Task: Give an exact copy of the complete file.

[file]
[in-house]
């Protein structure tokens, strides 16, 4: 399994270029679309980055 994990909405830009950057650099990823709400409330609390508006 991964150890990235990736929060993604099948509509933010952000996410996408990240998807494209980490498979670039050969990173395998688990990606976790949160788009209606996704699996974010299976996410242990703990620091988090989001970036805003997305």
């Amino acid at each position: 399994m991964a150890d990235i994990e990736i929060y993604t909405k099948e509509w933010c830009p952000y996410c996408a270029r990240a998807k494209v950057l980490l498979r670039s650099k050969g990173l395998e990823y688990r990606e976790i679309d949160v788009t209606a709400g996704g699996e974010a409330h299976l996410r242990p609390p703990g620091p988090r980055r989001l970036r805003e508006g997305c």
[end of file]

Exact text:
[in-house]
């Protein structure tokens, strides 16, 4: 399994270029679309980055 994990909405830009950057650099990823709400409330609390508006 991964150890990235990736929060993604099948509509933010952000996410996408990240998807494209980490498979670039050969990173395998688990990606976790949160788009209606996704699996974010299976996410242990703990620091988090989001970036805003997305």
């Amino acid at each position: 399994m991964a150890d990235i994990e990736i929060y993604t909405k099948e509509w933010c830009p952000y996410c996408a270029r990240a998807k494209v950057l980490l498979r670039s650099k050969g990173l395998e990823y688990r990606e976790i679309d949160v788009t209606a709400g996704g699996e974010a409330h299976l996410r242990p609390p703990g620091p988090r980055r989001l970036r805003e508006g997305c």